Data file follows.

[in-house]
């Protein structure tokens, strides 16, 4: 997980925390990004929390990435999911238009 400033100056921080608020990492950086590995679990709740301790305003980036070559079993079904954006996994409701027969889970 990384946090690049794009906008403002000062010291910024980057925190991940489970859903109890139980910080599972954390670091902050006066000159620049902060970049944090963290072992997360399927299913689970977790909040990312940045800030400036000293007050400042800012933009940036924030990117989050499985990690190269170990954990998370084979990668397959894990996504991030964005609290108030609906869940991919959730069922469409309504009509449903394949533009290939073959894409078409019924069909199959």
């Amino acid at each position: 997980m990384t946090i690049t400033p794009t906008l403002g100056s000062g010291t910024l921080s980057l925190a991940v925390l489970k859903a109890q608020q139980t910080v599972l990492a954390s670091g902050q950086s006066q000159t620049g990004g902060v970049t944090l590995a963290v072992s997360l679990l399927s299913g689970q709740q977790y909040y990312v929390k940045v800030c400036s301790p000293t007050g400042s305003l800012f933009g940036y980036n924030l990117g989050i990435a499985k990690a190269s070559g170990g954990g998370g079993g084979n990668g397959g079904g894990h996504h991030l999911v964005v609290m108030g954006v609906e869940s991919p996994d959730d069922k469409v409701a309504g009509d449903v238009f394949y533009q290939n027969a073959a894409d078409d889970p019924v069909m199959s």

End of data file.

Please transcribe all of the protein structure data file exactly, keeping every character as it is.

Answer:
[in-house]
């Protein structure tokens, strides 16, 4: 997980925390990004929390990435999911238009 400033100056921080608020990492950086590995679990709740301790305003980036070559079993079904954006996994409701027969889970 990384946090690049794009906008403002000062010291910024980057925190991940489970859903109890139980910080599972954390670091902050006066000159620049902060970049944090963290072992997360399927299913689970977790909040990312940045800030400036000293007050400042800012933009940036924030990117989050499985990690190269170990954990998370084979990668397959894990996504991030964005609290108030609906869940991919959730069922469409309504009509449903394949533009290939073959894409078409019924069909199959």
């Amino acid at each position: 997980m990384t946090i690049t400033p794009t906008l403002g100056s000062g010291t910024l921080s980057l925190a991940v925390l489970k859903a109890q608020q139980t910080v599972l990492a954390s670091g902050q950086s006066q000159t620049g990004g902060v970049t944090l590995a963290v072992s997360l679990l399927s299913g689970q709740q977790y909040y990312v929390k940045v800030c400036s301790p000293t007050g400042s305003l800012f933009g940036y980036n924030l990117g989050i990435a499985k990690a190269s070559g170990g954990g998370g079993g084979n990668g397959g079904g894990h996504h991030l999911v964005v609290m108030g954006v609906e869940s991919p996994d959730d069922k469409v409701a309504g009509d449903v238009f394949y533009q290939n027969a073959a894409d078409d889970p019924v069909m199959s």